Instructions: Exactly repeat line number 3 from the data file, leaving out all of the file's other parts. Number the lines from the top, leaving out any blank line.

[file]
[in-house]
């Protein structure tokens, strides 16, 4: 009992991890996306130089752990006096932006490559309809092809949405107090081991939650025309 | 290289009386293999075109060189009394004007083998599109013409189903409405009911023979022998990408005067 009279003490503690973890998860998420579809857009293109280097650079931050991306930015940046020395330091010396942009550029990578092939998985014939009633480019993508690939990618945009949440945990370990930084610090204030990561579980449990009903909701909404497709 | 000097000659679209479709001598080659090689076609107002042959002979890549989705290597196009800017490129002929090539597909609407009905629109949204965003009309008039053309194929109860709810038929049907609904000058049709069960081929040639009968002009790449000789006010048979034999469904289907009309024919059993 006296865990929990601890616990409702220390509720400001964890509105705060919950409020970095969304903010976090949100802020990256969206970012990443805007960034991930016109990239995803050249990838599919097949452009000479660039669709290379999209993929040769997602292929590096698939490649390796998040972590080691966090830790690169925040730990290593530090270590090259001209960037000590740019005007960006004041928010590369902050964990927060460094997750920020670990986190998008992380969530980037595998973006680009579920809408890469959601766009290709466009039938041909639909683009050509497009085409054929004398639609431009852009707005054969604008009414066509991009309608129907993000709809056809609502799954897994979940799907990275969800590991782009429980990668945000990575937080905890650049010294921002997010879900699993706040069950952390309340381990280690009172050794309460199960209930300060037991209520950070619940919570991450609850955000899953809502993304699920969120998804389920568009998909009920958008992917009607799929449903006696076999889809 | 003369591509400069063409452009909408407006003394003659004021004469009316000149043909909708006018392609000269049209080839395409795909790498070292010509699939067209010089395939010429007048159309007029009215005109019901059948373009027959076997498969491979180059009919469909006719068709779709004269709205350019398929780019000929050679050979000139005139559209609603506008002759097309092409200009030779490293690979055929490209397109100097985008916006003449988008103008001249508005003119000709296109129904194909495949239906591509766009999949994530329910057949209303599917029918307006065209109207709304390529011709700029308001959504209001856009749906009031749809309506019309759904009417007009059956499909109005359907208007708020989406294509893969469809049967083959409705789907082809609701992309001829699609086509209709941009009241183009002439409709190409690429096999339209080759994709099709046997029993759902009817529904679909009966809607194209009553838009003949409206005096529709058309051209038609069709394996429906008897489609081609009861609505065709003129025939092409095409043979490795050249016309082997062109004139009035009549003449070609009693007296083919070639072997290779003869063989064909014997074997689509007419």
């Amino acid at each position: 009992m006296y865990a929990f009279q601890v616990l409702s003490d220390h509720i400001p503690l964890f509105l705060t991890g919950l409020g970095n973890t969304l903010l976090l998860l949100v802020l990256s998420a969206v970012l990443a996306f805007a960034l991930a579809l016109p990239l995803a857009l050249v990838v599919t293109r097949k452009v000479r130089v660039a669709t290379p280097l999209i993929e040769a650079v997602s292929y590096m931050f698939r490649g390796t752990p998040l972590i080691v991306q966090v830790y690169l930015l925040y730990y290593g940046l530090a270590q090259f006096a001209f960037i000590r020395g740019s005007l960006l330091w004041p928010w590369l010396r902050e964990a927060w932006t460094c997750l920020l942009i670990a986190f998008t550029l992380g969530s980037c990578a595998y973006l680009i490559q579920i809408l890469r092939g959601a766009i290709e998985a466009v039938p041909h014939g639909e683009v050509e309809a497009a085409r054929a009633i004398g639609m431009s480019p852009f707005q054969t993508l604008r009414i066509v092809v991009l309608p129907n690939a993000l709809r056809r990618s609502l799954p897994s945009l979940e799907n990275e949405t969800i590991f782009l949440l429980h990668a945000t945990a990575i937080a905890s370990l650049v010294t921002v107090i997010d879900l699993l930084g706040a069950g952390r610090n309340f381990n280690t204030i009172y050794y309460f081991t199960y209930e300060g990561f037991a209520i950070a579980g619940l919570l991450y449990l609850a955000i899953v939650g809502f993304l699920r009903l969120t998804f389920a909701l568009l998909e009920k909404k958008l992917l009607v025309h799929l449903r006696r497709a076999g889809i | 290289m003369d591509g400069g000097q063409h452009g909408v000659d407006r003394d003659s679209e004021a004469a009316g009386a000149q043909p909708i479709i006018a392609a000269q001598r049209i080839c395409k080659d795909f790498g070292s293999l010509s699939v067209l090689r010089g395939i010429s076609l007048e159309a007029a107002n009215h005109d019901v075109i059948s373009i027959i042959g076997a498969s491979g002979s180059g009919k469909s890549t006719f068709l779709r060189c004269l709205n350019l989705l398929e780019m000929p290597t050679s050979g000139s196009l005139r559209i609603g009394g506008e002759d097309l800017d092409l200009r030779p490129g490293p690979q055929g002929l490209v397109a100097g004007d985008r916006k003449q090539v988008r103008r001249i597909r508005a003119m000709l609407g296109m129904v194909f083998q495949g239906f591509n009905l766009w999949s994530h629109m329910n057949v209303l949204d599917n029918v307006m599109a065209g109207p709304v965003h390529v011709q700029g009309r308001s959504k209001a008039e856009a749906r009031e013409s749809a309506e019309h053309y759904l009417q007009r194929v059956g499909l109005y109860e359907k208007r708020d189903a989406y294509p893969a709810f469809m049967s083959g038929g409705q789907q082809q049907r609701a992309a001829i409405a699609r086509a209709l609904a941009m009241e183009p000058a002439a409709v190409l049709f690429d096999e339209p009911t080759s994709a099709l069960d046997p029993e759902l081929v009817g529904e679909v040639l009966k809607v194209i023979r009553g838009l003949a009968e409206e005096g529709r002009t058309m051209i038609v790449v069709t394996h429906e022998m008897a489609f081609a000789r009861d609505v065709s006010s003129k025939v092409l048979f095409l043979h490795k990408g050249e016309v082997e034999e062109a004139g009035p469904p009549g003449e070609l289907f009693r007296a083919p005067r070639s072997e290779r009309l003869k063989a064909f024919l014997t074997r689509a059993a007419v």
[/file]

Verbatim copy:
């Amino acid at each position: 009992m006296y865990a929990f009279q601890v616990l409702s003490d220390h509720i400001p503690l964890f509105l705060t991890g919950l409020g970095n973890t969304l903010l976090l998860l949100v802020l990256s998420a969206v970012l990443a996306f805007a960034l991930a579809l016109p990239l995803a857009l050249v990838v599919t293109r097949k452009v000479r130089v660039a669709t290379p280097l999209i993929e040769a650079v997602s292929y590096m931050f698939r490649g390796t752990p998040l972590i080691v991306q966090v830790y690169l930015l925040y730990y290593g940046l530090a270590q090259f006096a001209f960037i000590r020395g740019s005007l960006l330091w004041p928010w590369l010396r902050e964990a927060w932006t460094c997750l920020l942009i670990a986190f998008t550029l992380g969530s980037c990578a595998y973006l680009i490559q579920i809408l890469r092939g959601a766009i290709e998985a466009v039938p041909h014939g639909e683009v050509e309809a497009a085409r054929a009633i004398g639609m431009s480019p852009f707005q054969t993508l604008r009414i066509v092809v991009l309608p129907n690939a993000l709809r056809r990618s609502l799954p897994s945009l979940e799907n990275e949405t969800i590991f782009l949440l429980h990668a945000t945990a990575i937080a905890s370990l650049v010294t921002v107090i997010d879900l699993l930084g706040a069950g952390r610090n309340f381990n280690t204030i009172y050794y309460f081991t199960y209930e300060g990561f037991a209520i950070a579980g619940l919570l991450y449990l609850a955000i899953v939650g809502f993304l699920r009903l969120t998804f389920a909701l568009l998909e009920k909404k958008l992917l009607v025309h799929l449903r006696r497709a076999g889809i | 290289m003369d591509g400069g000097q063409h452009g909408v000659d407006r003394d003659s679209e004021a004469a009316g009386a000149q043909p909708i479709i006018a392609a000269q001598r049209i080839c395409k080659d795909f790498g070292s293999l010509s699939v067209l090689r010089g395939i010429s076609l007048e159309a007029a107002n009215h005109d019901v075109i059948s373009i027959i042959g076997a498969s491979g002979s180059g009919k469909s890549t006719f068709l779709r060189c004269l709205n350019l989705l398929e780019m000929p290597t050679s050979g000139s196009l005139r559209i609603g009394g506008e002759d097309l800017d092409l200009r030779p490129g490293p690979q055929g002929l490209v397109a100097g004007d985008r916006k003449q090539v988008r103008r001249i597909r508005a003119m000709l609407g296109m129904v194909f083998q495949g239906f591509n009905l766009w999949s994530h629109m329910n057949v209303l949204d599917n029918v307006m599109a065209g109207p709304v965003h390529v011709q700029g009309r308001s959504k209001a008039e856009a749906r009031e013409s749809a309506e019309h053309y759904l009417q007009r194929v059956g499909l109005y109860e359907k208007r708020d189903a989406y294509p893969a709810f469809m049967s083959g038929g409705q789907q082809q049907r609701a992309a001829i409405a699609r086509a209709l609904a941009m009241e183009p000058a002439a409709v190409l049709f690429d096999e339209p009911t080759s994709a099709l069960d046997p029993e759902l081929v009817g529904e679909v040639l009966k809607v194209i023979r009553g838009l003949a009968e409206e005096g529709r002009t058309m051209i038609v790449v069709t394996h429906e022998m008897a489609f081609a000789r009861d609505v065709s006010s003129k025939v092409l048979f095409l043979h490795k990408g050249e016309v082997e034999e062109a004139g009035p469904p009549g003449e070609l289907f009693r007296a083919p005067r070639s072997e290779r009309l003869k063989a064909f024919l014997t074997r689509a059993a007419v």